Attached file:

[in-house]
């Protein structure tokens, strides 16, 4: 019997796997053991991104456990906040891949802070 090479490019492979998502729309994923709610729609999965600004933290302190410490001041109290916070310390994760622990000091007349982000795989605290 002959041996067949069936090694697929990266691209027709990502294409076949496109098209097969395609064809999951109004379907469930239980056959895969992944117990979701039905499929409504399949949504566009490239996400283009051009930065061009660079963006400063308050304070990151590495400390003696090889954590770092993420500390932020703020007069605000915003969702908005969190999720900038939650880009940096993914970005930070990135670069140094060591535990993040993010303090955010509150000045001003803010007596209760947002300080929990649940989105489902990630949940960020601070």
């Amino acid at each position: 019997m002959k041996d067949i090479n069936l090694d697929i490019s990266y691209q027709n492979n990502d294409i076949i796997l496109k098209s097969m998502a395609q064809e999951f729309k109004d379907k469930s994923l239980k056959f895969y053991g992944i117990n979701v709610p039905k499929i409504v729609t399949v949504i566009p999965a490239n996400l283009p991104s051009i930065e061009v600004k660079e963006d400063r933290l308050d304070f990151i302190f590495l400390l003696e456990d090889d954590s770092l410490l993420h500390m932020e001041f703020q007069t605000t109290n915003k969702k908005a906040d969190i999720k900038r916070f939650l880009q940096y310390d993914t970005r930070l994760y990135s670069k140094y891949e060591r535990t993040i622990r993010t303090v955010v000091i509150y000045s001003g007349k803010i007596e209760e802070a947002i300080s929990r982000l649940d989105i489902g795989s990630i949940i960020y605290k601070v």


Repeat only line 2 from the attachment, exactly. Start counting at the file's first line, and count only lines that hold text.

């Protein structure tokens, strides 16, 4: 019997796997053991991104456990906040891949802070 090479490019492979998502729309994923709610729609999965600004933290302190410490001041109290916070310390994760622990000091007349982000795989605290 002959041996067949069936090694697929990266691209027709990502294409076949496109098209097969395609064809999951109004379907469930239980056959895969992944117990979701039905499929409504399949949504566009490239996400283009051009930065061009660079963006400063308050304070990151590495400390003696090889954590770092993420500390932020703020007069605000915003969702908005969190999720900038939650880009940096993914970005930070990135670069140094060591535990993040993010303090955010509150000045001003803010007596209760947002300080929990649940989105489902990630949940960020601070």